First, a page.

A ' Prague physician says he has
made a discovery that will send head
colds to the discard. This will re
lease the tronl -Coryza, which we
have always thought would make a
..lovely name for a girt. Boston Transcript.
lor of that state was right on hand,
and she was given a great ovation.
She is a Jalkcr, and a worker also, and
it is a rare thing that you find such
a combination in a woman. She is
right there with the goods, and I am
proud of her.
The Grand Lodge and the Grand
Court of Texas have in cold cash very
near half million dollars, and just let
them put in that Pythian Temple in
Dallas, valued at $250,000, and you
will find them over half million dol
lars strong, and it doth not yet ap
pear what it shall he under the lead
ership of that young scholar and
leader of men, W. S. Willis, of Waco,
They added over 8,000 members to
the order during the past 12 months,
and they. arc constantly making other
improvements. They were able to go
to the rescue of Paul Quinn college a
few days ago and made a loan of
$20,000 to that Institution, and they
have let the United States Govern
ment have some money. We arc com
ing. Mrs. A. D. Key, is the presiding
officer of the Court of Calanthc, and
there arc others that time will not
permit me to mention. For I was the
guest of Dr. S." J. Johnson, who is
getting ready to take up his abode in
Washington in 1924, for that is the
year he is going to be elected Secre
tary of Church Extension to succeed
that great giant. Dr. B. F. Watson.
Dr. Johnson is just the man for the
place. Here 1 am writing this letter
from the home of a prospective bish
op, Dr. S. D. Butler, the man who is
just doing things. I shall say more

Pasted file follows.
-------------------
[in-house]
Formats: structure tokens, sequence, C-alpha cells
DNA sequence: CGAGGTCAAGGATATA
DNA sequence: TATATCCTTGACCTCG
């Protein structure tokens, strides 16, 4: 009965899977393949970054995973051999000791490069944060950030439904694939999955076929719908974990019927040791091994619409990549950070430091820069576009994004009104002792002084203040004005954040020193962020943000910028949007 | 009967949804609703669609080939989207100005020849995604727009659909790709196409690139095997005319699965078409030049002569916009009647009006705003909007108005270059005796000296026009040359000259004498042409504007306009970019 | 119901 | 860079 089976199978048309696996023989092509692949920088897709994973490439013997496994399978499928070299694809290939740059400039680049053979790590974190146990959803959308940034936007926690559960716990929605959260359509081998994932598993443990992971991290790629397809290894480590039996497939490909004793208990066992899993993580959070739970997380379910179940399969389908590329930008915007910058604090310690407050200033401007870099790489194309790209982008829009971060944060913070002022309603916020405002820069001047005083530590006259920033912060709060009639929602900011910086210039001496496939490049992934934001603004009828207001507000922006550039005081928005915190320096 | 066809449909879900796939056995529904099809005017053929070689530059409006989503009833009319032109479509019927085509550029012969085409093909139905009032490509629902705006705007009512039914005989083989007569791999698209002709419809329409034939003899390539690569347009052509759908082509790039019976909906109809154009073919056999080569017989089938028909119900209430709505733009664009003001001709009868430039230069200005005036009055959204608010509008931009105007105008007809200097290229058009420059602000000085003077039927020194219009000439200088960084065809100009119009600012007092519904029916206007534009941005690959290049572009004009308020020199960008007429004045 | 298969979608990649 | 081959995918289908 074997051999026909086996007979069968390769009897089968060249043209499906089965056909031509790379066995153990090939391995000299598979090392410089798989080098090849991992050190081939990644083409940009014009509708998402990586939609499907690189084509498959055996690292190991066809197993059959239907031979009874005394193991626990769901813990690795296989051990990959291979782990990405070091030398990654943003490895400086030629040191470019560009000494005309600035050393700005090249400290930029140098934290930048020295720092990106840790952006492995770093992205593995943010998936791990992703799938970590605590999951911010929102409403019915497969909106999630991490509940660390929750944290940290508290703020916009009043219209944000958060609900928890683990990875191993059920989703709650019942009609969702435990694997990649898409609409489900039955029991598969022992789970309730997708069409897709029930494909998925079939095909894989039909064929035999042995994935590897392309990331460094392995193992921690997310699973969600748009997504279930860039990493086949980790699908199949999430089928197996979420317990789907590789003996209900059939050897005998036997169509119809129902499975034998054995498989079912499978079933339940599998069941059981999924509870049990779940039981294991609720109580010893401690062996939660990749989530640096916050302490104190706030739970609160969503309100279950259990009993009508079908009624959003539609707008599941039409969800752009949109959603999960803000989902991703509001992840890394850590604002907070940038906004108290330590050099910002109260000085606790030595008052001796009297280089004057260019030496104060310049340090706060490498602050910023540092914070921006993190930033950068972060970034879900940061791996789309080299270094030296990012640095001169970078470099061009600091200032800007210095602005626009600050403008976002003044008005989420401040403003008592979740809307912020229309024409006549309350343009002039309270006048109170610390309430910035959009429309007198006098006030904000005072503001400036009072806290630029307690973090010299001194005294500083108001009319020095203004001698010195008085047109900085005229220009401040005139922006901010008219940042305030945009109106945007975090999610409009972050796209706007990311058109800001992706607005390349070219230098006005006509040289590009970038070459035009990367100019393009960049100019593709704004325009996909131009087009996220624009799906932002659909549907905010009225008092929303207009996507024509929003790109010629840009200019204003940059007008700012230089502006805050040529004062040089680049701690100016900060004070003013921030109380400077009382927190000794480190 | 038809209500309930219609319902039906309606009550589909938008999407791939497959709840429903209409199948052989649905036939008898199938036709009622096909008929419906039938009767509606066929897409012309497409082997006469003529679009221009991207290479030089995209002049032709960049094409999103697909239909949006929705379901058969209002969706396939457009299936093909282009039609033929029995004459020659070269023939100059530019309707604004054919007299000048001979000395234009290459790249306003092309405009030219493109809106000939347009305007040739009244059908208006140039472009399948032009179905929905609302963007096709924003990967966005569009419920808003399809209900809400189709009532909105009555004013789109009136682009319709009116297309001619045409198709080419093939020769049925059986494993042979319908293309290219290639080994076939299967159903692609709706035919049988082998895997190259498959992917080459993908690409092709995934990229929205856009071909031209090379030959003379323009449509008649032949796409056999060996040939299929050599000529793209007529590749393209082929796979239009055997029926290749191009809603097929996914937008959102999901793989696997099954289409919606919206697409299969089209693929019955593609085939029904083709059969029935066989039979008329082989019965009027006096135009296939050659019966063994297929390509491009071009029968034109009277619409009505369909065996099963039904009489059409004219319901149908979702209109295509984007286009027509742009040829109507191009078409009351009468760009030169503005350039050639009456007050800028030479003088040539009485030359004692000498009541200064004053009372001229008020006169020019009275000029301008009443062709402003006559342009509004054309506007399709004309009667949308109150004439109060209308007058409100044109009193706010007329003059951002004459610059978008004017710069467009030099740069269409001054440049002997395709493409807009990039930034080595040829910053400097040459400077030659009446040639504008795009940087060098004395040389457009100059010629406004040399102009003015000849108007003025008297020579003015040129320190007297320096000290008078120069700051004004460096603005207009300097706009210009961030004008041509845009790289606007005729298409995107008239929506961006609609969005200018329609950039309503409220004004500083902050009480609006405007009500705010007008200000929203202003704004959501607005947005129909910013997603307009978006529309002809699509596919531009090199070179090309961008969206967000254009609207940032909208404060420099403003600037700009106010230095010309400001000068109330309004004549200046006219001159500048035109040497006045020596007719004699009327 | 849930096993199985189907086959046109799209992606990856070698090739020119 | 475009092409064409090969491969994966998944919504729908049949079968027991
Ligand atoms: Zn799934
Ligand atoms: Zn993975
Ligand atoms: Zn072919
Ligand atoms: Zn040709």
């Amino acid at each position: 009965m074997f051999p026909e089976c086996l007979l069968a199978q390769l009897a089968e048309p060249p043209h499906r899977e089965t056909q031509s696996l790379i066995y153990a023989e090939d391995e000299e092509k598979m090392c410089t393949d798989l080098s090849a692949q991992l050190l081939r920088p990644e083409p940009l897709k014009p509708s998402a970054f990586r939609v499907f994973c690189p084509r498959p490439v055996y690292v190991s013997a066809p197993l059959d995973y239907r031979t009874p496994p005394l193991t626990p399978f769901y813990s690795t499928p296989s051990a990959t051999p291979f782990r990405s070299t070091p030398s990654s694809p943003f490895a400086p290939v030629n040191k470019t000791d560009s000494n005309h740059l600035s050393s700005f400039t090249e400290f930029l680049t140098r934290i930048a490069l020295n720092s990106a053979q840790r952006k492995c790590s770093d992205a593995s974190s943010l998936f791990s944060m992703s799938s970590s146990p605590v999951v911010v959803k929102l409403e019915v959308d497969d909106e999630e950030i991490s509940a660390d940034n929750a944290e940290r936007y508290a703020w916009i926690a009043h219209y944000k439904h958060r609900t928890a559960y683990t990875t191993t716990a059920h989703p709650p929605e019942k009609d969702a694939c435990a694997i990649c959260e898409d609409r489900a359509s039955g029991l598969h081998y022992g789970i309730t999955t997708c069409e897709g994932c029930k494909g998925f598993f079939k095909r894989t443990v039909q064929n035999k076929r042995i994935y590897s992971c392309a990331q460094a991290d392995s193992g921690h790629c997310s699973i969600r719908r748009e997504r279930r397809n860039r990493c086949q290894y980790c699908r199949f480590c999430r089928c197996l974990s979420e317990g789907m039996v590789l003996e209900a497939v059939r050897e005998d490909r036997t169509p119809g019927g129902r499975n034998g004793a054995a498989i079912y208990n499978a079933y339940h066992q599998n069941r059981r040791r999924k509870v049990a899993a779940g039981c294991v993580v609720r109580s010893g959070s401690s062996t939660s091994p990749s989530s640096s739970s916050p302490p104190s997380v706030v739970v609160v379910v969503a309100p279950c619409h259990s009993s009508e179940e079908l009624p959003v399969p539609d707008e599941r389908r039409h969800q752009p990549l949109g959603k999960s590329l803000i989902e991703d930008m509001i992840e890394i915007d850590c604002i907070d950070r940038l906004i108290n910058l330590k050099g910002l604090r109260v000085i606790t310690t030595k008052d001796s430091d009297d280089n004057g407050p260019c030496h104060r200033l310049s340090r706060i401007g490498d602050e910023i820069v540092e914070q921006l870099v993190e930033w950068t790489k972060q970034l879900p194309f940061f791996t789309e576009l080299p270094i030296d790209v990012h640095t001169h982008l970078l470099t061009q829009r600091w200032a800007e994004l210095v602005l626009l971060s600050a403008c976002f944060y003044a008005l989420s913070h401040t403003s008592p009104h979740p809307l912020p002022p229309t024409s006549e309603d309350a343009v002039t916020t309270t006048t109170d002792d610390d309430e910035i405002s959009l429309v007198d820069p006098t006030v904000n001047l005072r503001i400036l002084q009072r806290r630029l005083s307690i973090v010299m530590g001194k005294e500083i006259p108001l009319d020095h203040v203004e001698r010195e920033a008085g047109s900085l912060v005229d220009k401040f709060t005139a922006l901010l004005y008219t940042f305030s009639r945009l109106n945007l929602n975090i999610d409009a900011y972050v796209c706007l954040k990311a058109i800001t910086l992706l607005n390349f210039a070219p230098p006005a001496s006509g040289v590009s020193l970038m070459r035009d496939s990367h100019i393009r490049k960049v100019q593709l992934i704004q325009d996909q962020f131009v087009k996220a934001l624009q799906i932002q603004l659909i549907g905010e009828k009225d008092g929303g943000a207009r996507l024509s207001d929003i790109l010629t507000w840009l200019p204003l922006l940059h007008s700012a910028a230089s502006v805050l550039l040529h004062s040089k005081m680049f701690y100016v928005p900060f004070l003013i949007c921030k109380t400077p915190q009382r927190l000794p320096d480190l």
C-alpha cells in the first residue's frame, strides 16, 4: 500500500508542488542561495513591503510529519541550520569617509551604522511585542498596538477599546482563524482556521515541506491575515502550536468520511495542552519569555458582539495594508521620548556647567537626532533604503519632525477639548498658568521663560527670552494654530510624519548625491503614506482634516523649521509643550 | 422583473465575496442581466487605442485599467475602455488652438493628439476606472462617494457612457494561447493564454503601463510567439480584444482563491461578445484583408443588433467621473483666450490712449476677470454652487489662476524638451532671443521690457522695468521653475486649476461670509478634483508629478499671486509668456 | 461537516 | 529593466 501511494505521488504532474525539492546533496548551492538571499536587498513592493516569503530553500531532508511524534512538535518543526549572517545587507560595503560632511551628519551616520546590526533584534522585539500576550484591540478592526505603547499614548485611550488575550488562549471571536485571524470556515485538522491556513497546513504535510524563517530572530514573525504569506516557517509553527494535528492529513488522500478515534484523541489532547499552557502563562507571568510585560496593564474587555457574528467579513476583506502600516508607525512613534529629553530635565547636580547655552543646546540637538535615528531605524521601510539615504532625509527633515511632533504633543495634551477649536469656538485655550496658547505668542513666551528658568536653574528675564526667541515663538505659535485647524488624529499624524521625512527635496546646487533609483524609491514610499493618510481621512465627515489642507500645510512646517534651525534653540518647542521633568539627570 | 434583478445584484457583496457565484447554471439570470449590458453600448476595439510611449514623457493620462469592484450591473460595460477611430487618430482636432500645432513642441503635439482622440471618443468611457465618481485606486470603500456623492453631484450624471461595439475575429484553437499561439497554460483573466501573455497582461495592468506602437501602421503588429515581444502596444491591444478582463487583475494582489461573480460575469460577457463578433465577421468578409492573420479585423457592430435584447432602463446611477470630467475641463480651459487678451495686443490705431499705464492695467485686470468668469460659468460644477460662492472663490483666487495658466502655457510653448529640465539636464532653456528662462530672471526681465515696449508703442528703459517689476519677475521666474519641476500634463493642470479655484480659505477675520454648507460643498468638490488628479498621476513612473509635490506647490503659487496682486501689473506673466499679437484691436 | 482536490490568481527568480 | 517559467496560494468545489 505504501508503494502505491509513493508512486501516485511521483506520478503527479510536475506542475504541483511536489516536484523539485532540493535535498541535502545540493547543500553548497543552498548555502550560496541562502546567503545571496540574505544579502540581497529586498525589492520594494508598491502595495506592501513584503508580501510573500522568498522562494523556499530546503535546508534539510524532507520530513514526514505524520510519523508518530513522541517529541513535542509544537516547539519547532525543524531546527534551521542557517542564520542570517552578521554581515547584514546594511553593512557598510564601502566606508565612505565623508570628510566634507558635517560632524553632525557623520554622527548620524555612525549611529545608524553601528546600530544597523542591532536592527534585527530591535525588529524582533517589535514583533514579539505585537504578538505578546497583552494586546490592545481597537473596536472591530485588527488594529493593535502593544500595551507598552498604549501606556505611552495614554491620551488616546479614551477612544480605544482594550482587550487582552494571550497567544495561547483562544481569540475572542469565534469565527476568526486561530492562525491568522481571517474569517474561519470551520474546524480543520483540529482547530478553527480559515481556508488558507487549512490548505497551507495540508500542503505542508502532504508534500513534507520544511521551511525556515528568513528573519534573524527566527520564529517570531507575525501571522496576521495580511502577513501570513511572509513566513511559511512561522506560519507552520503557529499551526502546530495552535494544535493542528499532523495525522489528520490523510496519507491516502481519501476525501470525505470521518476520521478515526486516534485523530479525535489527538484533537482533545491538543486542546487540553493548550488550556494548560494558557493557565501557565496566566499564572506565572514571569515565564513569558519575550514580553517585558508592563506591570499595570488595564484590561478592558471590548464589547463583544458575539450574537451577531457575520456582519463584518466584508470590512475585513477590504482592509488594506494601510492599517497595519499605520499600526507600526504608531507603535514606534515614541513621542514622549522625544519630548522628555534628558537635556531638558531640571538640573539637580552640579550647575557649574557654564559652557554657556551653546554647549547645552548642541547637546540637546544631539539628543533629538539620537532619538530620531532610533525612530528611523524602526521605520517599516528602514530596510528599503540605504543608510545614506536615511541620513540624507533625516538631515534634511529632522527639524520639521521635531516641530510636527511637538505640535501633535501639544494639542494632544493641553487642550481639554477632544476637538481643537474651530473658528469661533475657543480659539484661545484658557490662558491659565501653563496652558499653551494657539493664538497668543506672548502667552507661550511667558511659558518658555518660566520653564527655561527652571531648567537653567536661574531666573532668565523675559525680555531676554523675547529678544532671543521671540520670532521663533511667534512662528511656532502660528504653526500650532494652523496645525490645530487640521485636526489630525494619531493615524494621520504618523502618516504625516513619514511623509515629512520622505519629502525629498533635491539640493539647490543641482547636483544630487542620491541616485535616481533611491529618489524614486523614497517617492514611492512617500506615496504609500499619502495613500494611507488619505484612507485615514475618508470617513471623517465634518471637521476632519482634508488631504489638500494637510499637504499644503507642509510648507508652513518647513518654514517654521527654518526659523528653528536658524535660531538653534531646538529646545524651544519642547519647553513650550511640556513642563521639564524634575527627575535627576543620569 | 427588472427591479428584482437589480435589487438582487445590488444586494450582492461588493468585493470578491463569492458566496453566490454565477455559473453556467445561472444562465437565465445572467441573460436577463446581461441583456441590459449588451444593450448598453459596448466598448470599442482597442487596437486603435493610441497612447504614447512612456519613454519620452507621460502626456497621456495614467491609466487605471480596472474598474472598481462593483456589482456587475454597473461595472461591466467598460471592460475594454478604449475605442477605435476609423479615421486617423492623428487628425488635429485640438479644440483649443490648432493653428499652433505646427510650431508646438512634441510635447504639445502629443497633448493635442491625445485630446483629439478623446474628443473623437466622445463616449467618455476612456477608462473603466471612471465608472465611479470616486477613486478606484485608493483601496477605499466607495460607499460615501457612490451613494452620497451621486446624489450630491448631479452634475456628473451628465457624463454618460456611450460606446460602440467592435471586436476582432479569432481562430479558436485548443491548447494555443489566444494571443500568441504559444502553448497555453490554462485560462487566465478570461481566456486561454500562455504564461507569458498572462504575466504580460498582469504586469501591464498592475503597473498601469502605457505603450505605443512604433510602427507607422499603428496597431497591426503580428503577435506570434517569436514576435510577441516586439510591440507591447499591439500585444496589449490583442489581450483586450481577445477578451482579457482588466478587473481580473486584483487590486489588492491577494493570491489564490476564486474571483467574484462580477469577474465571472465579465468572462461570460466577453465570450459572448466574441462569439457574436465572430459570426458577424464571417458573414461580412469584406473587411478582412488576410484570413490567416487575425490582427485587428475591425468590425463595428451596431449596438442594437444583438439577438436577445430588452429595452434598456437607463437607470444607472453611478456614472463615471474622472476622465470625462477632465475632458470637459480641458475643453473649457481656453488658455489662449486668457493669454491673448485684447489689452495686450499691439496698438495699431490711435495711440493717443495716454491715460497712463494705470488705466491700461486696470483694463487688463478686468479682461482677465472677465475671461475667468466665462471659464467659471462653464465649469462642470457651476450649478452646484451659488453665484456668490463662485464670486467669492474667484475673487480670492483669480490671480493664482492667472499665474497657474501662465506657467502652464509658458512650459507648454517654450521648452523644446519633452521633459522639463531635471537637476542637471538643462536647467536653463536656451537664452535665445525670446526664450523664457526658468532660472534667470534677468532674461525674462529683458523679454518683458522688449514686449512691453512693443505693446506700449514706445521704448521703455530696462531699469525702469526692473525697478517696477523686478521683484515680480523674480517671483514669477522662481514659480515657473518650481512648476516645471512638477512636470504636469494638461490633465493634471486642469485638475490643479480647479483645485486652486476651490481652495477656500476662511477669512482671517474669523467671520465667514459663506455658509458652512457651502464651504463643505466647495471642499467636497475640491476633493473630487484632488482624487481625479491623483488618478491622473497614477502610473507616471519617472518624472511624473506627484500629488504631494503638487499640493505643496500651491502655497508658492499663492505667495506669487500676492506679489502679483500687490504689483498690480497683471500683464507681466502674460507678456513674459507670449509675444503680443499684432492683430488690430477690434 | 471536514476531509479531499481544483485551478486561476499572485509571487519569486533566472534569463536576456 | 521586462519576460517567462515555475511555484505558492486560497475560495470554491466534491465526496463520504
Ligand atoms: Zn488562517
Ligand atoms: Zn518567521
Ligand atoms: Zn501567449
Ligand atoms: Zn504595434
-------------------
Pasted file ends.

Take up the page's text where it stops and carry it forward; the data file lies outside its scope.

about him later.
I must here leave off talking about
Knights of Pythias to talk about a
book, "Unsung Heroes," by Mrs.
Elizabeth Ross Haynes, of Washing
ton, D. G, published by Du Bois and
Dill, of New York. This book came
from the press in 1921, but it has just
been brought to my attention, and 1
wish that it could.be placed in the
hands of every boy and girl of this
race of ours. It is indeed an inspira
tion, for it tells of the struggles of
men and women of our race, who have
Mrs. Hayes in her writing does not
make any attempt to show how well
she has mastered the big wards in
the language, but she tells the story in
a style and manner that will interest
the young mind and at the same time
the otdcr minds. She tells the story
of the life of Frederick Douglass,
Booker T. Washington, Paul Lau
rence Dunbar, Harriet Tubman, Alex
ander S. Pushkin, Blanche K. Bruce,
Samuel Coleridge-Taylor, Benjamin
Banneker, Phyllis Wheatley, Tous
saint L'Ouverture, Josiah Henson, Sou
journer Truth, Crispus Attuck, Alex
andre Dumas, Paul Cuffc, Alexander
Crummell. John Mercer Langston.
These will inspire any boy or girl who
will take the time to read it. If you
once commence you will not stop un
til yo'u shall have finished and then
you will find yourself wishing for
more. In the foreword the author
uses this beautiful quotation:
"Go on and up! Our souls and eyes
Shall follow thy continuous rise;
Our cars shall list thy story
From bards who from thy root shall
And proudly tune their lyres to sing
Of Ethiopia's glory."
We are now getting ready for the
trip to the National Baptist conven
tion, and I hope to tell you about the
National Baptist Sunday School and
B. Y. P. U. Congress which will be
in New Orleans while you read this
letter, and I will leave from there for
Los Angeles to see how they arc go
ing to entertain us next fall.
CHARLES E. STUMP.
Sounds Travel -Farthest In Darkness.
Sounds can generally be heard much
farther by night than oy day; some
times ten or even twenty times as far.
One reason la that the air at "alght
contains, as a rule, few eddies and
other local dlstrubances, such as break
up the sound waves by day. More
over, on calm, clear nights the verti
cal distribution of temperature near